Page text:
- Bishop Agustinus Agus of Sintang.
On Saturday 1 October, he received in separate audiences ten prelates from the Indonesian Episcopal Conference, on their "ad limina" visit:
- Archbishop Johannes Liku Ada' of Makassar.
- Bishop Petrus Canisius Mandagi M.S.C. of Amboina.
- Bishop Joseph Theodorus Suwatan M.S.C. of Manado.
- Archbishop Anicetus Bongsu Antonius Sinaga O.F.M.Cap. of Medan.
- Bishop Ludovikus Simanullang O.F.M.Cap. of Sibolga.
- Archbishop Nicolaus Adi Seputra M.S.C. of Merauke.
- Bishop Aloysius Murwito O.F.M. of Agats.
- Bishop Leo Laba Ladjar O.F.M. of Jayapura.
- Bishop Datus Hilarion Lega of Manokwari-Sorong.
- Bishop John Philip Sakil of Timika.
Kirkuk (AsiaNews) – A double murder has marked the Christian community in Kirkuk this weekend. In the northern Iraqi city, considered strategic for the huge oil fields in the center of a bitter political and economic dispute between Arabs, Turkmen and Kurds, Christians continue to die in the complete indifference of the authorities. Kidnappings for extortion, assassinations and attacks on churches and Christians are now episodes of daily life, and the local and national government seem incapable of defending them. AsiaNews sources in Kirkuk, anonymous for security reasons, denounced that "the attacks on Christians continue and the world remains totally silent. It’s as if – he continues- we’ve been swallowed up by the night. "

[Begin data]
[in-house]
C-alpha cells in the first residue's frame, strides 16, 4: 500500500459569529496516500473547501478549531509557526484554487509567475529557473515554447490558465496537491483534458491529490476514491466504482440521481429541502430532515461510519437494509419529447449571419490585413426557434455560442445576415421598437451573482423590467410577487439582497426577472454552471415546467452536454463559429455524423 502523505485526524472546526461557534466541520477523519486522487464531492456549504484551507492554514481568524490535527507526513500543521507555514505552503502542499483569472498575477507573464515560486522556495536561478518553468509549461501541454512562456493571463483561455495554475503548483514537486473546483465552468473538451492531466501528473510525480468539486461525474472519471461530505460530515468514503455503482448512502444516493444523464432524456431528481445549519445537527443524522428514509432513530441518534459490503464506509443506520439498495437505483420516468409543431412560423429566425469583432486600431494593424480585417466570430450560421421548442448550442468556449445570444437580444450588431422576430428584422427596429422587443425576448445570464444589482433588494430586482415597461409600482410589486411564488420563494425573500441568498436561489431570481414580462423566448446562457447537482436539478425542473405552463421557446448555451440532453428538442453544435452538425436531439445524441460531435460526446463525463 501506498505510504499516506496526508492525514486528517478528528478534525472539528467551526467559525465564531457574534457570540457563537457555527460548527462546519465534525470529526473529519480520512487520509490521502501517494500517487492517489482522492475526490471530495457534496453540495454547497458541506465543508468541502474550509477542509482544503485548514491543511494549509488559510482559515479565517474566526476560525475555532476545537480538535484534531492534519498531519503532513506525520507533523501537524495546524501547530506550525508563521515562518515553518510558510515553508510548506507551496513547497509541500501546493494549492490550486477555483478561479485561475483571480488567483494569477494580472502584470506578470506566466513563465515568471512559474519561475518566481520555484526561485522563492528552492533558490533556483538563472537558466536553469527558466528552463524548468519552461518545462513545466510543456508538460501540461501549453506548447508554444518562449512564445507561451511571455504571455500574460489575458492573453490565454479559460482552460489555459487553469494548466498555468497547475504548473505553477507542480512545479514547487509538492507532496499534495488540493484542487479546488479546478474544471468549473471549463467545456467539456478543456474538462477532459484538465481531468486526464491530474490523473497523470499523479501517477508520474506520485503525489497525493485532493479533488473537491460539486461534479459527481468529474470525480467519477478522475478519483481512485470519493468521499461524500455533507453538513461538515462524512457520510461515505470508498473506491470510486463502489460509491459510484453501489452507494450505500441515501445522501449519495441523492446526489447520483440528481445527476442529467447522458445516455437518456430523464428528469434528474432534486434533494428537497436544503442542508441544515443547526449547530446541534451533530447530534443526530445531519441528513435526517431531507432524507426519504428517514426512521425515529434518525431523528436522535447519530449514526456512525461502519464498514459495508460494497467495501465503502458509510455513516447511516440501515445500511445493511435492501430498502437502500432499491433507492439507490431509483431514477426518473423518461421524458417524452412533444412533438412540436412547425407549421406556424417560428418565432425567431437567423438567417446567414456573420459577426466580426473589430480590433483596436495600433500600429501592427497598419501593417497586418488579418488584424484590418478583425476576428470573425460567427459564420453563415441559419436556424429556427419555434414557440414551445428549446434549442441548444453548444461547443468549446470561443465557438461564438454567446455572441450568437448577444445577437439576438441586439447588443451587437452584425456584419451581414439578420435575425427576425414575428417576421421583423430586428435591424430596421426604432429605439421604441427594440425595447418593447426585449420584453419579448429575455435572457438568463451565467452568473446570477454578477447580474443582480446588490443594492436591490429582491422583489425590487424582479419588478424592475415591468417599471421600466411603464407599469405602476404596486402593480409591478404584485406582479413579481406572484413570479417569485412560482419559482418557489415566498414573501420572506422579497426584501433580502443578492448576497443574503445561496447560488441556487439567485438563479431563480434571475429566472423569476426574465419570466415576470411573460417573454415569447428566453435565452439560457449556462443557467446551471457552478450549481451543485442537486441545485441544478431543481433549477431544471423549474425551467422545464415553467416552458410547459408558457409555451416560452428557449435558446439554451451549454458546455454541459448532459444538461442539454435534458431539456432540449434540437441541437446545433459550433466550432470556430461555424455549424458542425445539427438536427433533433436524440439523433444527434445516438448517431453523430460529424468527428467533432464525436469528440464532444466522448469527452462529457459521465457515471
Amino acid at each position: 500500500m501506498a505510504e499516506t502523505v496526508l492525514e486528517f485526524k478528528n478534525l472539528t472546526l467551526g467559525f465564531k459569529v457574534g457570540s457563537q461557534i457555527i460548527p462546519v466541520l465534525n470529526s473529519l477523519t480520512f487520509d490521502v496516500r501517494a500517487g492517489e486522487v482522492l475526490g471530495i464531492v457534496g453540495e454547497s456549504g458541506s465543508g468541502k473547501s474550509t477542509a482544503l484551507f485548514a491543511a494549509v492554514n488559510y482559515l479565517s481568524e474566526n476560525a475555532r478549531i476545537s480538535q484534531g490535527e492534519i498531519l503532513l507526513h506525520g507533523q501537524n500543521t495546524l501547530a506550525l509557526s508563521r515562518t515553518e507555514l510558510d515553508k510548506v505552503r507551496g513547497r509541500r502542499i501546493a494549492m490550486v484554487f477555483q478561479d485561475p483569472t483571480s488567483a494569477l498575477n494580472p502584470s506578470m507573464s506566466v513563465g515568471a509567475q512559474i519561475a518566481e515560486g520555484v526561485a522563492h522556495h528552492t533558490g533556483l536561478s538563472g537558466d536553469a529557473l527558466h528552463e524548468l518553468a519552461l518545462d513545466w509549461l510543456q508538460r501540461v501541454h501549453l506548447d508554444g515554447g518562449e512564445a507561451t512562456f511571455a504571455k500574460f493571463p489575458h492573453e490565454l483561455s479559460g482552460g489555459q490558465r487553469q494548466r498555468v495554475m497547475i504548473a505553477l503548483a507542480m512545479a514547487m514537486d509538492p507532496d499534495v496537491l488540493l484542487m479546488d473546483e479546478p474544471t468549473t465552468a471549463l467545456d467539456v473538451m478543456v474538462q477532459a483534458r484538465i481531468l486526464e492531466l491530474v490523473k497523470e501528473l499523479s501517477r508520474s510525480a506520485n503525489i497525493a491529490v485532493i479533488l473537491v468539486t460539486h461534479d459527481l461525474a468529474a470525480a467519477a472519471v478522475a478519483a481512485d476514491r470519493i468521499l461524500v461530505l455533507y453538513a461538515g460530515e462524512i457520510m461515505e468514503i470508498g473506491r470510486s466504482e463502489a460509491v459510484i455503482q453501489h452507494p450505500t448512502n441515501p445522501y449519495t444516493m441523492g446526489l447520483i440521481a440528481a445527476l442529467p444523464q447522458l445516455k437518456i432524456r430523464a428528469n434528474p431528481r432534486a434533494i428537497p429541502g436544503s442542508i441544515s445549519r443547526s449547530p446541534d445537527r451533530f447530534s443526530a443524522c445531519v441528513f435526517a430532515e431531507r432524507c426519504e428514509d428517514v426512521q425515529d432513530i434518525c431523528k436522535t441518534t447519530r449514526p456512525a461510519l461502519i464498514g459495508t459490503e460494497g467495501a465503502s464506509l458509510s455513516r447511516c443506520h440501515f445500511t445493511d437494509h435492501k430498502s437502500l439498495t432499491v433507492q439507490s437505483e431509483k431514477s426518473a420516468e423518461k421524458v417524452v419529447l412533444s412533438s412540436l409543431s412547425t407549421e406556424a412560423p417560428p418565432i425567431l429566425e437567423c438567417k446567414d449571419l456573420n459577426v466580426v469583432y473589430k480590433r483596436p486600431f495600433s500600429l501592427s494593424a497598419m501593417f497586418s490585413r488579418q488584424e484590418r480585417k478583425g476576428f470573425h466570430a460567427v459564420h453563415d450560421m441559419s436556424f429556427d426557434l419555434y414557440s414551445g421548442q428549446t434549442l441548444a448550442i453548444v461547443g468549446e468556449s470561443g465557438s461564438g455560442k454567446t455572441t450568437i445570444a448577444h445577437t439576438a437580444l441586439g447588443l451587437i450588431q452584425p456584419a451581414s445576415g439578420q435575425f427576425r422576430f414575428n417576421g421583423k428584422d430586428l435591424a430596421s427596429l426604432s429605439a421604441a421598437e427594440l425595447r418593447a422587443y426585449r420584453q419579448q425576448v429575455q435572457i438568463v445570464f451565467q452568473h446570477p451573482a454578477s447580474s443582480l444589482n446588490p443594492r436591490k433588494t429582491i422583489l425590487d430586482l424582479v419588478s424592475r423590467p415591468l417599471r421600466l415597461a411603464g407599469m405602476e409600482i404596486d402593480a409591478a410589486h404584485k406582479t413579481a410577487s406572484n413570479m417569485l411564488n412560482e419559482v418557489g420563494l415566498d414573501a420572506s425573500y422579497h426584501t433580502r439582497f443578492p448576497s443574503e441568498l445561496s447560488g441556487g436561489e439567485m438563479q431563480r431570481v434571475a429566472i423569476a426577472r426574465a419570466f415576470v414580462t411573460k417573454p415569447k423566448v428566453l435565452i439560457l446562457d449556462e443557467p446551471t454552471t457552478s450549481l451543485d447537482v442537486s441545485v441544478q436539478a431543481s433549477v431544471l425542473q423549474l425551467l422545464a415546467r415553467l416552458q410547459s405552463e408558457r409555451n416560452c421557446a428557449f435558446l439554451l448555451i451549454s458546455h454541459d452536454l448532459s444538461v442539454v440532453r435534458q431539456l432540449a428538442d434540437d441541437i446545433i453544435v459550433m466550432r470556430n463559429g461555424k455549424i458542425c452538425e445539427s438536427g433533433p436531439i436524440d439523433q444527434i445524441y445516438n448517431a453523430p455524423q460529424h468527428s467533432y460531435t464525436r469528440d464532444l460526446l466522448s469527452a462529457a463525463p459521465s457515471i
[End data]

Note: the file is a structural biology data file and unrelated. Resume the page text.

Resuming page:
Yesterday afternoon, Bassam Isho a 30 year old Catholic restaurant employee in the district of Muthana, was shot dead by a group of strangers. After the murder, the band scattered covering their tracks and, so far, there is no further information. The young man will be buried in Telkef. On October 1, on the outskirts of Kirkuk, the corpse of a second Christian was found, also shot to death. The body of Hanna Polos Emmanuel, born in 1951, lay sprawled on the edge of the road that leads from the city to Baghdad, the capital of Iraq.
The weekend killings are only the latest in a long trail of blood and violence: on August 15 last a few bombs exploded against the church of St. Ephrem in Kirkuk. The Syriac Orthodox Church is a few hundred meters from the Chaldean cathedral in the center of the city. Again, August 2 a car bomb exploded in front of the Syrian Catholic Church of the Holy Family, injuring 15 people. On the same day, another car bomb, parked next to a Presbyterian church, was defused before it exploded.